Reclaim Australia – the series of rallies in 2015 that turned out thousands of anti-immigrant, anti-Islam “patriots” – saw Cottrell as the next golden child. And so did Cottrell. One researcher says he views himself as the “sexy Fuhrer”: a muscular, blond, articulate leader who has said Jews are “a much deadlier enemy than the violent Islamic pillagers”, and that to keep women in line you should “crack them around the ear every once in a while”.
    Right-wing figure Blair Cottrell addresses a rally in St Kilda.

    Right-wing figure Blair Cottrell addresses a rally in St Kilda. Credit:Darrian Traynor

    But in his three-year tenure as de facto leader of Australia’s far-right, the “sexy Fuhrer” has failed. The movement has dramatically weakened since its Reclaim Australia days – something that could have been predicted from watching Burgess’ resignation video three years ago.

    “I won’t be making videos and I’m taking down my page,” he said, before adding: “Now it’s not because of media, it’s not because of death threats from Islam – even though I’ve received many of those.

    “It’s because of the dumb f—ing patriots out there.”

    Australia’s far-right has cycled through enemies over the years – Islam, the media, Jews, the elites, African gangs – but with their constant infighting, division, ego and lack of leadership, they continue to ensure their biggest enemy is themselves.

    After becoming the UPF leader in 2015, Cottrell planned to go mainstream. He announced a political party, Fortitude, which folded after failing to muster enough support to register. He attended other rallies, such as one in Melbourne in mid-2016 about low milk prices, but was booed off the stage soon after taking the megaphone. And while his appearance on triple j’s Hack Live a couple of months later launched him as a truly national figurehead, he failed to translate that notoriety into boots on the ground.

    Despite his best efforts, the wildly different strands of far-right Australia refused to cooperate. Since Reclaim Australia, the single biggest ideological clash in far-right circles has been whether to be pro or anti-Israel. Some nationalists celebrate Israel, believing it sets a precedent for the emergence of other single-ethnicity states, while others find more ammunition by blaming Jews for faults in the economy and media.

    When it comes to Jews, Australia’s far-right hasn’t been able to keep it together. In the extensive field of far-right Facebook pages and groups, the big news at the end of last year was the clash between Neil Erikson and Avi Yemini. If Cottrell is Australia’s most well known nationalist, Erikson and Yemini are second and third. Erikson is a self-confessed “troll” who famously harassed former senator Sam Dastyari in a Melbourne pub in 2017, and Yemini is the most prominent member of the only far-right party to contest the recent Victoria state election, the Australian Liberty Alliance (which received 0.6 per cent of the upper house vote). He’s also Jewish.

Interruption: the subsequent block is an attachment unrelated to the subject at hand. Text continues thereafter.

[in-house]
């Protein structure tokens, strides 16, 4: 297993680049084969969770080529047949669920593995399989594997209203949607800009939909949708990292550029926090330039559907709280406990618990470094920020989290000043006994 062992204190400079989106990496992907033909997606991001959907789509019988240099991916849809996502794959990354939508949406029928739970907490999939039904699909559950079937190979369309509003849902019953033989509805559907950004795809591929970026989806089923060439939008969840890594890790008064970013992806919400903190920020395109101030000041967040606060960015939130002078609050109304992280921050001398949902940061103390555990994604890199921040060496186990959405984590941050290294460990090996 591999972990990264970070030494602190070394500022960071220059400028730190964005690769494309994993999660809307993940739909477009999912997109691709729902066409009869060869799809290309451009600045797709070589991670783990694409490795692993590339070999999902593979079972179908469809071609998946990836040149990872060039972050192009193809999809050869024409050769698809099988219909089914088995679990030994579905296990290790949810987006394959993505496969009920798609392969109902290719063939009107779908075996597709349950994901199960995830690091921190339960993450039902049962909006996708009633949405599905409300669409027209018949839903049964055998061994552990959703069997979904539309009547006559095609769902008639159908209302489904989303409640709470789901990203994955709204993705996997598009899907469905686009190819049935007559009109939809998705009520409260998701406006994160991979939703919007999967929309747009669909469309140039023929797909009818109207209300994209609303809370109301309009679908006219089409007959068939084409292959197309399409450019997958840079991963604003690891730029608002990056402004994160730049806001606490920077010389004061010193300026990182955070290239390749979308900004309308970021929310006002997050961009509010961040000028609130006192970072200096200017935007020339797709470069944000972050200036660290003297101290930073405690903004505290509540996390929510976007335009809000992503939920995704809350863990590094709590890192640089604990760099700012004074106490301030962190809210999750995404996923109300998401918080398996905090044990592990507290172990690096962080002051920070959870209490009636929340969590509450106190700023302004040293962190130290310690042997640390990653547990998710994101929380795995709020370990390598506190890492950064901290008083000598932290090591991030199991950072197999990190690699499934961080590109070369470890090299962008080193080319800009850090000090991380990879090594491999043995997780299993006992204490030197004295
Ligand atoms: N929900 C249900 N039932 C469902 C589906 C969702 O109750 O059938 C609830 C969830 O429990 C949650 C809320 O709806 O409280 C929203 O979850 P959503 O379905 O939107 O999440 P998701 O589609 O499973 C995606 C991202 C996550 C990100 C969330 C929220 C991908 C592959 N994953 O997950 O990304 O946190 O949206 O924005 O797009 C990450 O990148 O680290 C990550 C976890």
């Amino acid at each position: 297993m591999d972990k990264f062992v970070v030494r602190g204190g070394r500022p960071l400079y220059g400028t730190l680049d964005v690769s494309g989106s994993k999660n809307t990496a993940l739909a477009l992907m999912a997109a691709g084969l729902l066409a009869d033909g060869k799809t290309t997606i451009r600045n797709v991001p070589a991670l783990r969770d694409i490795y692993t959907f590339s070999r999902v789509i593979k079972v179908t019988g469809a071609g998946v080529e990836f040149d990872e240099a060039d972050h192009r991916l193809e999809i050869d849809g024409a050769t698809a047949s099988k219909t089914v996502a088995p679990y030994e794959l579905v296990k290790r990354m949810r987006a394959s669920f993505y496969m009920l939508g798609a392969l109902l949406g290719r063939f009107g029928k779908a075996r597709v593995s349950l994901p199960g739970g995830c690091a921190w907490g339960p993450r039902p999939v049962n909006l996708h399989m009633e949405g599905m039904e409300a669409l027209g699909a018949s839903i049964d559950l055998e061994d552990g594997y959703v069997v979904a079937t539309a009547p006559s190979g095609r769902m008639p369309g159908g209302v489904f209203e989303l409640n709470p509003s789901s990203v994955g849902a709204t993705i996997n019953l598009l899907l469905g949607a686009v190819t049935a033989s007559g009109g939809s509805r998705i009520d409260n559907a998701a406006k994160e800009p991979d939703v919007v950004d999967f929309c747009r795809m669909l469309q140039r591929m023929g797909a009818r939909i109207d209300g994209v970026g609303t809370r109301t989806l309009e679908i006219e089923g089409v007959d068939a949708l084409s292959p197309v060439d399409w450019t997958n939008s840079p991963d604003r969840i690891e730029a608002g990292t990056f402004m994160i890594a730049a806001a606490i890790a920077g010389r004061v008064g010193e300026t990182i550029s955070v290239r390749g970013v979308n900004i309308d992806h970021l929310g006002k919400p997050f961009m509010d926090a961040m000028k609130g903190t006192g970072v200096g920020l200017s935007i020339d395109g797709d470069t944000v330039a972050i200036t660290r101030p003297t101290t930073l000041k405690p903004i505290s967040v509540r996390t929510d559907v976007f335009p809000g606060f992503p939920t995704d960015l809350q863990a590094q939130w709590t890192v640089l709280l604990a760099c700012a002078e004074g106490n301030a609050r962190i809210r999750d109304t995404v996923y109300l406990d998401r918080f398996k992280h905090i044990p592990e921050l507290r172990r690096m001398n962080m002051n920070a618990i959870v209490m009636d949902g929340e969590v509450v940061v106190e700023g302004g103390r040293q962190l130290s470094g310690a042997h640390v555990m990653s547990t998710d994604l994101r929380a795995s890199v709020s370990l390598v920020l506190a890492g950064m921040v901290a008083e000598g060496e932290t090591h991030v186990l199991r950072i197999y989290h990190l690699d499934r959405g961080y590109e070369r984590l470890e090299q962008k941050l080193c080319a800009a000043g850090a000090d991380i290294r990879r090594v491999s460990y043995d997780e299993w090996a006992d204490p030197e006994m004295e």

In November, Yemini circulated a photo on Facebook of Erikson appearing to do the Nazi salute at a Coburg pub, and Erikson returned serve by publishing a video where he made different accusations against Yemini. As the conflict escalated, Erikson begged his supporters not to vote for Yemini in the upcoming Victoria state election.

    For Erikson and Yemini, the clash was not just personal, but ideological: Yemini is a pro-Israel Jew, while Erikson was convicted for stalking a rabbi in 2014 and has confessed to once being a neo-Nazi.

  19. @B.S p

    I’m not so sure that’s true about large majorities. Palaszczuk had Gordon and Pyne. Andrews had Languiller and Nardella. Both on tiny majorities.

    And of course we have Malcolm and his cavalcade of fuckwits. Perhaps they are emboldened by dreams of the crossbench.

  20. One should be cautious re. posting poetry on a political blog; but T.S. Eliot was one of a kind:

    MISS HELEN SLINGSBY was my maiden aunt,
    And lived in a small house near a fashionable square
    Cared for by servants to the number of four.
    Now when she died there was silence in heaven
    And silence at her end of the streets
    The shutters were drawn and the undertaker wiped his feet—
    He was aware that this sort of thing had occurred before.
    The dogs were handsomely provided for,
    But shortly afterwards the parrot died too.
    The Dresden clock continued ticking on the mantelpiece,
    And the footman sat upon the dining-table
    Holding the second housemaid on his knees—
    Who had always been so careful while her mistress lived.

  21. Barney
    “Your unquestioning assent to allow politicians to go about the land is concerning.”

    Sorry to hear that. Why so?

    “Obviously, in your books, no need for a federal ICAC!”

    Jeebus… that’s a bit of a stretch. Even from Go Dau! 🙂

  22. But in his three-year tenure as de facto leader of Australia’s far-right, the “sexy Fuhrer” has failed. The movement has dramatically weakened since its Reclaim Australia days – something that could have been predicted from watching Burgess’ resignation video three years ago.

    One of the reasons I’m not entirely uncomfortable with these miscreants being given a voice and a platform for that voice is that they invariably show their wares to the mainstream who reject it out of hand. Remember that Cottrell was given a platform on Sky News and bungled it so badly the host was canned and I’d doubt Cottrell was invited back. Same with Ross Cameron, Mark Latham.